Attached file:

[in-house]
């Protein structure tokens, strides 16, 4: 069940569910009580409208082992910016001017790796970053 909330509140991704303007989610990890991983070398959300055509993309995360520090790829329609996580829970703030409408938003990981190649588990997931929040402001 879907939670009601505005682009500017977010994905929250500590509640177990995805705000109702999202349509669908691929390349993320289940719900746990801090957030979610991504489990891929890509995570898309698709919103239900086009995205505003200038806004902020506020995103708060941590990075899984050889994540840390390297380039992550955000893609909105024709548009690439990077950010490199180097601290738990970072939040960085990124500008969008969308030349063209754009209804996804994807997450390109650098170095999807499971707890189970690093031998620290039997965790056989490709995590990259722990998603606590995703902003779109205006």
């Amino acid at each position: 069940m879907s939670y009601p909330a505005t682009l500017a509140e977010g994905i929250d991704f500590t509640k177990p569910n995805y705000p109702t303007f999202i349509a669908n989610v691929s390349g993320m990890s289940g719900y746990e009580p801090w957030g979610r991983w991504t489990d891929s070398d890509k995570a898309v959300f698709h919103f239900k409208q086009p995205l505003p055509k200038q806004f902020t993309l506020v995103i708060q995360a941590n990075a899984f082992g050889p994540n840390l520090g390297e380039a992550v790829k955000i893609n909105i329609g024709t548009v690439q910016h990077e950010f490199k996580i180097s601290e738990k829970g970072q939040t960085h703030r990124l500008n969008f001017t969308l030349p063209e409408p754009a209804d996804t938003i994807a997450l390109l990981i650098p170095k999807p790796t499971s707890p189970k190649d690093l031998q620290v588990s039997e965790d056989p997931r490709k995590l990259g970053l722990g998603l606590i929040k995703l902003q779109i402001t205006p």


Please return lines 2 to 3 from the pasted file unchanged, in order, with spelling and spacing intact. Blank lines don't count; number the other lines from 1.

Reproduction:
């Protein structure tokens, strides 16, 4: 069940569910009580409208082992910016001017790796970053 909330509140991704303007989610990890991983070398959300055509993309995360520090790829329609996580829970703030409408938003990981190649588990997931929040402001 879907939670009601505005682009500017977010994905929250500590509640177990995805705000109702999202349509669908691929390349993320289940719900746990801090957030979610991504489990891929890509995570898309698709919103239900086009995205505003200038806004902020506020995103708060941590990075899984050889994540840390390297380039992550955000893609909105024709548009690439990077950010490199180097601290738990970072939040960085990124500008969008969308030349063209754009209804996804994807997450390109650098170095999807499971707890189970690093031998620290039997965790056989490709995590990259722990998603606590995703902003779109205006």
């Amino acid at each position: 069940m879907s939670y009601p909330a505005t682009l500017a509140e977010g994905i929250d991704f500590t509640k177990p569910n995805y705000p109702t303007f999202i349509a669908n989610v691929s390349g993320m990890s289940g719900y746990e009580p801090w957030g979610r991983w991504t489990d891929s070398d890509k995570a898309v959300f698709h919103f239900k409208q086009p995205l505003p055509k200038q806004f902020t993309l506020v995103i708060q995360a941590n990075a899984f082992g050889p994540n840390l520090g390297e380039a992550v790829k955000i893609n909105i329609g024709t548009v690439q910016h990077e950010f490199k996580i180097s601290e738990k829970g970072q939040t960085h703030r990124l500008n969008f001017t969308l030349p063209e409408p754009a209804d996804t938003i994807a997450l390109l990981i650098p170095k999807p790796t499971s707890p189970k190649d690093l031998q620290v588990s039997e965790d056989p997931r490709k995590l990259g970053l722990g998603l606590i929040k995703l902003q779109i402001t205006p």